MELBOURNE, AUSTRALIA (AP) – Tennis star Novak Djokovic won a court battle yesterday to stay in Australia to contest the Australian Open despite being unvaccinated against COVID-19, but the government threatened to cancel his visa a second time.
Federal Circuit Court Judge Anthony Kelly reinstated Djokovic’s visa, which was cancelled after his arrival last week because officials decided he didn’t meet the criteria for an exemption to an entry requirement that all non-citizens be fully vaccinated.
The judge also ordered the government to release Djokovic within 30 minutes from a Melbourne quarantine hotel where he has spent the last four nights.
Government lawyer Christopher Tran told the judge after the ruling that Minister for Immigration, Citizenship, Migrant Services and Multicultural Affairs Alex Hawke, “will consider whether to exercise a personal power of cancellation”.
That would mean Djokovic could again face deportation and could miss the Australian Open, which starts on January 17.
Speaking with television network Prva in Belgrade, Serbia, the tennis star’s brother, Djordje Djokovic, described the judge’s ruling as a “great defeat for Australian authorities”.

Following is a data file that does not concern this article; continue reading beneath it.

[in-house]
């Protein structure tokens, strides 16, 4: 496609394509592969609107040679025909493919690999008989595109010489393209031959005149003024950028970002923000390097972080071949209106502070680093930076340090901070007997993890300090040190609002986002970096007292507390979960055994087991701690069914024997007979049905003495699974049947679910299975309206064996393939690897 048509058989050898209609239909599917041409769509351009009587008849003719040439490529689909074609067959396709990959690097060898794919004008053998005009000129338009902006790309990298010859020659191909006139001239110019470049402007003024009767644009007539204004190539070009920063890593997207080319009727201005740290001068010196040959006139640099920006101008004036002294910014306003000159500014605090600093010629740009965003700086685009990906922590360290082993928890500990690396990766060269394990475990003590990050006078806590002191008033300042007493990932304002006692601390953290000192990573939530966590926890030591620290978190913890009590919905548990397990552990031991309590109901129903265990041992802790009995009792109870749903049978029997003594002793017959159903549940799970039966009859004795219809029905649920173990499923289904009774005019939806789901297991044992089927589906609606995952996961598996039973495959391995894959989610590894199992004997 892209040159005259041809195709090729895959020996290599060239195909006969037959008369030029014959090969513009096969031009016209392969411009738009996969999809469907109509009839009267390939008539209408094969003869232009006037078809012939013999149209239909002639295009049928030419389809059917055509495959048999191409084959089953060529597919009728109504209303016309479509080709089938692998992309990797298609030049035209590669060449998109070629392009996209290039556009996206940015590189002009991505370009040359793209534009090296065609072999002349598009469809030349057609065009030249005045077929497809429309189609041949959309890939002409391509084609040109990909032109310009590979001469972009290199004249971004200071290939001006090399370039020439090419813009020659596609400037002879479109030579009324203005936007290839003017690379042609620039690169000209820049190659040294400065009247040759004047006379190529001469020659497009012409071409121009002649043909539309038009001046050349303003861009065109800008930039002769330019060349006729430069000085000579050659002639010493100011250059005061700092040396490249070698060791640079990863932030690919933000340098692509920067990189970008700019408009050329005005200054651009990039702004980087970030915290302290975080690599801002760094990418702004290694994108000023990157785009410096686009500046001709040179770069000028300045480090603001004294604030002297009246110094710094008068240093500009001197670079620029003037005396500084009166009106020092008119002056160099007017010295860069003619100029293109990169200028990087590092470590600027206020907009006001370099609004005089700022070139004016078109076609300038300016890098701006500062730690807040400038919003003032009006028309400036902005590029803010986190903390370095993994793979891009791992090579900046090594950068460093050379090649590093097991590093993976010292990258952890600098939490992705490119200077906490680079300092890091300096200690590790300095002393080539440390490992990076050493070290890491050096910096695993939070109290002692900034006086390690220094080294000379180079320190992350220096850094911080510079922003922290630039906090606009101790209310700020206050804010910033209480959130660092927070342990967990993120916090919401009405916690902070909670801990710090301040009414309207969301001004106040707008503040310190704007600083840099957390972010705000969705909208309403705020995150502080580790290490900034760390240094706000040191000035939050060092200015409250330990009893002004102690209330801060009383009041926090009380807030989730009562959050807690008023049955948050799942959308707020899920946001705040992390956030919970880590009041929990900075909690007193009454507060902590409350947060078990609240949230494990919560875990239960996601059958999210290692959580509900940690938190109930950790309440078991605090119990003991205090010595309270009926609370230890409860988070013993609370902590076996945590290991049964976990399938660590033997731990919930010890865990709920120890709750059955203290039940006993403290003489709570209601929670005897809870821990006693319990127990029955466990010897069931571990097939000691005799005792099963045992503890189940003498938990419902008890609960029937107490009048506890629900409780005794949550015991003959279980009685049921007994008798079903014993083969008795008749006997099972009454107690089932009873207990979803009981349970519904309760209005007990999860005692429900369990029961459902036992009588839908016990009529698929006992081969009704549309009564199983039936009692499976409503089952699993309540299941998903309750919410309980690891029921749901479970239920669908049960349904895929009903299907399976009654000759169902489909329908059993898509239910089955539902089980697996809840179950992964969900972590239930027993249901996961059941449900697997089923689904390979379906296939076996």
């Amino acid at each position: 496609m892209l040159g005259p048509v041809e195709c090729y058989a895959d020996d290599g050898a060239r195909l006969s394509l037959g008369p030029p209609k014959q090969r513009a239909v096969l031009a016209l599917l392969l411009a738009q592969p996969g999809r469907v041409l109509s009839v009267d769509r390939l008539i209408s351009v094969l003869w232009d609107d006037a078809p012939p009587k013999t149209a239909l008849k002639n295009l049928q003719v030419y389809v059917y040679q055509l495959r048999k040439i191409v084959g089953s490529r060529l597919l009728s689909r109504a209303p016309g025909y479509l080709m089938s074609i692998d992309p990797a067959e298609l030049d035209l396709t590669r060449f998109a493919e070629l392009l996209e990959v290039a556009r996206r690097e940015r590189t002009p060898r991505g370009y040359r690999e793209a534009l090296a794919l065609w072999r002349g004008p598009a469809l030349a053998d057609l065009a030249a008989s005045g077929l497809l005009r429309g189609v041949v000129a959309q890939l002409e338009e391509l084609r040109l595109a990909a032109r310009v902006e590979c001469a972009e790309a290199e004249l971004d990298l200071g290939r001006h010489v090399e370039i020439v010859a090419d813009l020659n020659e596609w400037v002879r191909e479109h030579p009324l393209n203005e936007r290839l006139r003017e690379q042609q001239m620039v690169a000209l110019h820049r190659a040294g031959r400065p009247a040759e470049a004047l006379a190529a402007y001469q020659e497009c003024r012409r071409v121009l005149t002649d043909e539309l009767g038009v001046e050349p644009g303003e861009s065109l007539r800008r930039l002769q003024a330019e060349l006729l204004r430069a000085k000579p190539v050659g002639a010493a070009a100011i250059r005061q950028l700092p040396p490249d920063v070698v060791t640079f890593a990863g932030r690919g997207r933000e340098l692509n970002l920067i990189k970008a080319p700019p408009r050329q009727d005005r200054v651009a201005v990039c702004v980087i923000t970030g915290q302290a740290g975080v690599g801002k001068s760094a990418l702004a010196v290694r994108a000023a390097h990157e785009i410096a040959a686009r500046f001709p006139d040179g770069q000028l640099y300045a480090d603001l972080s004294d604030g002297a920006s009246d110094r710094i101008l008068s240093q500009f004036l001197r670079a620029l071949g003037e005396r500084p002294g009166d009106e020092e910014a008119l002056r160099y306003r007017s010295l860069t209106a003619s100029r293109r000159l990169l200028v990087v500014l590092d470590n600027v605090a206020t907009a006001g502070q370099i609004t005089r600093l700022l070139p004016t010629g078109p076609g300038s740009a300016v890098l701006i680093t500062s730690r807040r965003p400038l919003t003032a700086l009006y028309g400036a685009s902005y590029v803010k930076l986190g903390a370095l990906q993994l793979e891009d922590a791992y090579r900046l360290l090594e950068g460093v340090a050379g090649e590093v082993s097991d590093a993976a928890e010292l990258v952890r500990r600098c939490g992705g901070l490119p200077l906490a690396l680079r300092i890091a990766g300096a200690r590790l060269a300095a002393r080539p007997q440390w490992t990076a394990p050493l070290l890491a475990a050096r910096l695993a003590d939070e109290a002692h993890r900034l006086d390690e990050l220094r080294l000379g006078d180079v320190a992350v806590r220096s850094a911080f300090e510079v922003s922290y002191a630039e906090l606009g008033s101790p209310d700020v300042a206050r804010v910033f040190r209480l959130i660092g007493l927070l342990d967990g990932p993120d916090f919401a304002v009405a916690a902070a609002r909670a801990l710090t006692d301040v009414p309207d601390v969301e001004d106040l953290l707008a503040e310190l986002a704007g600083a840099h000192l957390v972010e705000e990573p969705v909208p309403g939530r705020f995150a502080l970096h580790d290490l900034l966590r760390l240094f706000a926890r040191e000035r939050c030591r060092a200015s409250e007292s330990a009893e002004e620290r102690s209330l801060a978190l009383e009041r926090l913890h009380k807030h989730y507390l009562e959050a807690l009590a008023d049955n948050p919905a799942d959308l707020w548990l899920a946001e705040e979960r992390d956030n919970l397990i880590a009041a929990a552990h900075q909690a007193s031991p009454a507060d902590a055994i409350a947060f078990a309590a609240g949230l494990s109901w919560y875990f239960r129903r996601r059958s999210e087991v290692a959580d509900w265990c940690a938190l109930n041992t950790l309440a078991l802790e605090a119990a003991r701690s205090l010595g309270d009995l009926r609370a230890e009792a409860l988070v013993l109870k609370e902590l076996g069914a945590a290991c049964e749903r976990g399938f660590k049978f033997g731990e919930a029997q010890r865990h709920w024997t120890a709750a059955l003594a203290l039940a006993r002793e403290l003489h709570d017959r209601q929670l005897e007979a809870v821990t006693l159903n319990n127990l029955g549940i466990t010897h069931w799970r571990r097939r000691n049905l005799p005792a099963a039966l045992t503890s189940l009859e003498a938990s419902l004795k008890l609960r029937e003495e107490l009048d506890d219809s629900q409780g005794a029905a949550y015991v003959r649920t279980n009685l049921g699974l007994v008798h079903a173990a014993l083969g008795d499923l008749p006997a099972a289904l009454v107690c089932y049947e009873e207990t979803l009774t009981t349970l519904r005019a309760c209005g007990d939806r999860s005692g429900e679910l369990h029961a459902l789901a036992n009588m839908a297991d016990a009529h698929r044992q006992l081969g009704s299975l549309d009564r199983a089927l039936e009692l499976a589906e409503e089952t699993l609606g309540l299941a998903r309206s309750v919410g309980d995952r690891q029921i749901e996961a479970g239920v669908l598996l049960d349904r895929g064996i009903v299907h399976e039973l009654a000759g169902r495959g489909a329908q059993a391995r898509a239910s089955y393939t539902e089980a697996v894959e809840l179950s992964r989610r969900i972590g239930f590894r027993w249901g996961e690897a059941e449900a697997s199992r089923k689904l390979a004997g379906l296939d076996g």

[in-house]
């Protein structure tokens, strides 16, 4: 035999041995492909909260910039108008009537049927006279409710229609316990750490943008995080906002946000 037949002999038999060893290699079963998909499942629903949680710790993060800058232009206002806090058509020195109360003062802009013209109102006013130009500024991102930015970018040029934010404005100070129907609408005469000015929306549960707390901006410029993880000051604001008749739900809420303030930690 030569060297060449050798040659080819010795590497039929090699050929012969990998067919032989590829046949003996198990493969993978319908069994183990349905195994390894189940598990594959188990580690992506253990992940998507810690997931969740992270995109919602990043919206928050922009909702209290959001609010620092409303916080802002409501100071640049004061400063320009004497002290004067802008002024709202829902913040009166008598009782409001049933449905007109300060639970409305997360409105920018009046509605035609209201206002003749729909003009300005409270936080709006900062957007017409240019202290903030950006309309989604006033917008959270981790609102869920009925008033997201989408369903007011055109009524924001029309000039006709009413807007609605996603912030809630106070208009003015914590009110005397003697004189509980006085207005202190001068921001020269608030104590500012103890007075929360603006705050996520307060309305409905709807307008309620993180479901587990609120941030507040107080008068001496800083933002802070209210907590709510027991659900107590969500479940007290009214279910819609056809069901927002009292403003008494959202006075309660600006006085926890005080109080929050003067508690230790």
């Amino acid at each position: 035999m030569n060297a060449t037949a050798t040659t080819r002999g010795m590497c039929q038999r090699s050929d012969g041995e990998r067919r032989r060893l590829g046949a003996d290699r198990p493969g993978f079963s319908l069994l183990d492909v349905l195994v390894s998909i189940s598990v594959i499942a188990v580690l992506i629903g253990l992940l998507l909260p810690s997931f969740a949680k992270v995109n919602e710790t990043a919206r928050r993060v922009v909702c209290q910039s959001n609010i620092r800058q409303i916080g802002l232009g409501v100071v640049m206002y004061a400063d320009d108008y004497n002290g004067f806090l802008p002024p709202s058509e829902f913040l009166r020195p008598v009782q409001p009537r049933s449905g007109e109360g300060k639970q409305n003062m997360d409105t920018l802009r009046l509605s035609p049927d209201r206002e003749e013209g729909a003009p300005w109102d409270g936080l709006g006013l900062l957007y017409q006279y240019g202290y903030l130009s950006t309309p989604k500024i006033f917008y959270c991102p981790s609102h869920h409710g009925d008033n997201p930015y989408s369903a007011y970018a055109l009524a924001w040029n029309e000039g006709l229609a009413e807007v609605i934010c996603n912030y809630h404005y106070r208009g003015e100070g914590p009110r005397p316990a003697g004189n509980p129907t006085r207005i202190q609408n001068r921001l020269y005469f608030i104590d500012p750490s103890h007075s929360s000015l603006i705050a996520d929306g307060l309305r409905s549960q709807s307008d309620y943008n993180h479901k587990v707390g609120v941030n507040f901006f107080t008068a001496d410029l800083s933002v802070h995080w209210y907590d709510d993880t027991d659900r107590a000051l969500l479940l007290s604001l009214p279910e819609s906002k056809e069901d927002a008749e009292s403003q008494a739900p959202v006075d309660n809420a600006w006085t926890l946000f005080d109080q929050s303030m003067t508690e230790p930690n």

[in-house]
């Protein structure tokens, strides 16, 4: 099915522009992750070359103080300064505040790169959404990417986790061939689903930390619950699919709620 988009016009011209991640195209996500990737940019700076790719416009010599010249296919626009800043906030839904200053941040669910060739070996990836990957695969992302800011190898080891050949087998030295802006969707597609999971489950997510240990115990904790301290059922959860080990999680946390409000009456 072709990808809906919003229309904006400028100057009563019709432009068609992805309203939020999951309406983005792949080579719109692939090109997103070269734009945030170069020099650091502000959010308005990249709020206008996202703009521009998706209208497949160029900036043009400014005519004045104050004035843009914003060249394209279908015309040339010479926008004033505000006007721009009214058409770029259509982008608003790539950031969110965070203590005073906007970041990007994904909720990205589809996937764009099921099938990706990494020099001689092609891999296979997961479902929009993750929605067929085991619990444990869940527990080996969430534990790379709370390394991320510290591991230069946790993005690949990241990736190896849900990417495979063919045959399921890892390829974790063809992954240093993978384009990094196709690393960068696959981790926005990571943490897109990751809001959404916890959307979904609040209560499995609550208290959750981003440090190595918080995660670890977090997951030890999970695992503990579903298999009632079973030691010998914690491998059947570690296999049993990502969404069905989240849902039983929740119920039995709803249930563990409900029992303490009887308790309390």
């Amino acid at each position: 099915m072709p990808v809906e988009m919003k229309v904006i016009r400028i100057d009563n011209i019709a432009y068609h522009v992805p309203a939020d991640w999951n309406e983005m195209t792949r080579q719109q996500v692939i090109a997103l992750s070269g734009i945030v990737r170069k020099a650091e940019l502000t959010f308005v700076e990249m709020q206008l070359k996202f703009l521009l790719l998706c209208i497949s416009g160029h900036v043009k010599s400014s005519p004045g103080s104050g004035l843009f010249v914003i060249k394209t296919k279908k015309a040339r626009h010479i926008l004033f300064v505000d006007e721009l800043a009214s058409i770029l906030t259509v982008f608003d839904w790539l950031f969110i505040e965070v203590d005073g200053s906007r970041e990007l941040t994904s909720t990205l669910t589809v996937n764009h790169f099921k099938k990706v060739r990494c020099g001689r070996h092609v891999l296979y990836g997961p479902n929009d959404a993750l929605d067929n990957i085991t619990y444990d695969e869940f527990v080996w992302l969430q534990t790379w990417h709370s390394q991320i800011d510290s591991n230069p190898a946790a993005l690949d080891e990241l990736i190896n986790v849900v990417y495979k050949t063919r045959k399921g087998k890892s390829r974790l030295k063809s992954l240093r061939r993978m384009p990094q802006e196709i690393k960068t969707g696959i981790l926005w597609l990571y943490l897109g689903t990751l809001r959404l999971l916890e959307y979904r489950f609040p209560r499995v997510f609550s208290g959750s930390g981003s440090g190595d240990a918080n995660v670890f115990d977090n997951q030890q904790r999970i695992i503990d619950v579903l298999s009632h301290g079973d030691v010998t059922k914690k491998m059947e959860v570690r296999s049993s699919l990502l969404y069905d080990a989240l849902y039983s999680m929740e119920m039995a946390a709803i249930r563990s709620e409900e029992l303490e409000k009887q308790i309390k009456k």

He also alleged that “the latest information is that they want to arrest him”, in an apparent reference to Australian authorities.
“This is definitely politics, all this was politics,” he added.
The office of Home Affairs Minister Karen Andrews confirmed that Novak Djokovic has not been arrested.
Kelly said the threat of a further visa cancellation meant the “stakes have now risen rather than receded”.
“If this man is to be summarily removed upon a personal exercise of cancellation power, he cannot return to this country for three years, am I right about that?” Kelly asked lawyers for Home Affairs Minister Andrews, under whose authority Djokovic’s visa was earlier cancelled.
Tran and colleague Naomi Wootten confirmed that Djokovic would be banned from Australia for three years.
The government cancelled 34-year-old Djokovic’s visa shortly after he arrived in Melbourne last Wednesday to play in the Australian Open.
There was a public backlash at news that Djokovic, who has previously declined to reveal his vaccination status, would compete in Melbourne because Australians who aren’t vaccinated face tough travel and quarantine restrictions.